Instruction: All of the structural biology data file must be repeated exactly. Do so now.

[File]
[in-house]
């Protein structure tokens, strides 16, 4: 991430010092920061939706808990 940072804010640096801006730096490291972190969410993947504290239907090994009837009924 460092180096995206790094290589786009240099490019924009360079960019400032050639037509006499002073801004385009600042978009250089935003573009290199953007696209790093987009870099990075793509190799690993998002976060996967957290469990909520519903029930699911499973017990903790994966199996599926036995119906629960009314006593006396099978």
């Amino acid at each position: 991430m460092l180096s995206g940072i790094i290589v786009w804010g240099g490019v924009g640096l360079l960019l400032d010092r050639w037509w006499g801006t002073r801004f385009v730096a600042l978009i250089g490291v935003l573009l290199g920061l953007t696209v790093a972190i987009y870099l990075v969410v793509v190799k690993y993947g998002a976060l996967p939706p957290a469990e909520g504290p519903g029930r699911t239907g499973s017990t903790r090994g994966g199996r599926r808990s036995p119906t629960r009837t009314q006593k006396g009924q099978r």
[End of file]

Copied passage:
[in-house]
């Protein structure tokens, strides 16, 4: 991430010092920061939706808990 940072804010640096801006730096490291972190969410993947504290239907090994009837009924 460092180096995206790094290589786009240099490019924009360079960019400032050639037509006499002073801004385009600042978009250089935003573009290199953007696209790093987009870099990075793509190799690993998002976060996967957290469990909520519903029930699911499973017990903790994966199996599926036995119906629960009314006593006396099978």
């Amino acid at each position: 991430m460092l180096s995206g940072i790094i290589v786009w804010g240099g490019v924009g640096l360079l960019l400032d010092r050639w037509w006499g801006t002073r801004f385009v730096a600042l978009i250089g490291v935003l573009l290199g920061l953007t696209v790093a972190i987009y870099l990075v969410v793509v190799k690993y993947g998002a976060l996967p939706p957290a469990e909520g504290p519903g029930r699911t239907g499973s017990t903790r090994g994966g199996r599926r808990s036995p119906t629960r009837t009314q006593k006396g009924q099978r």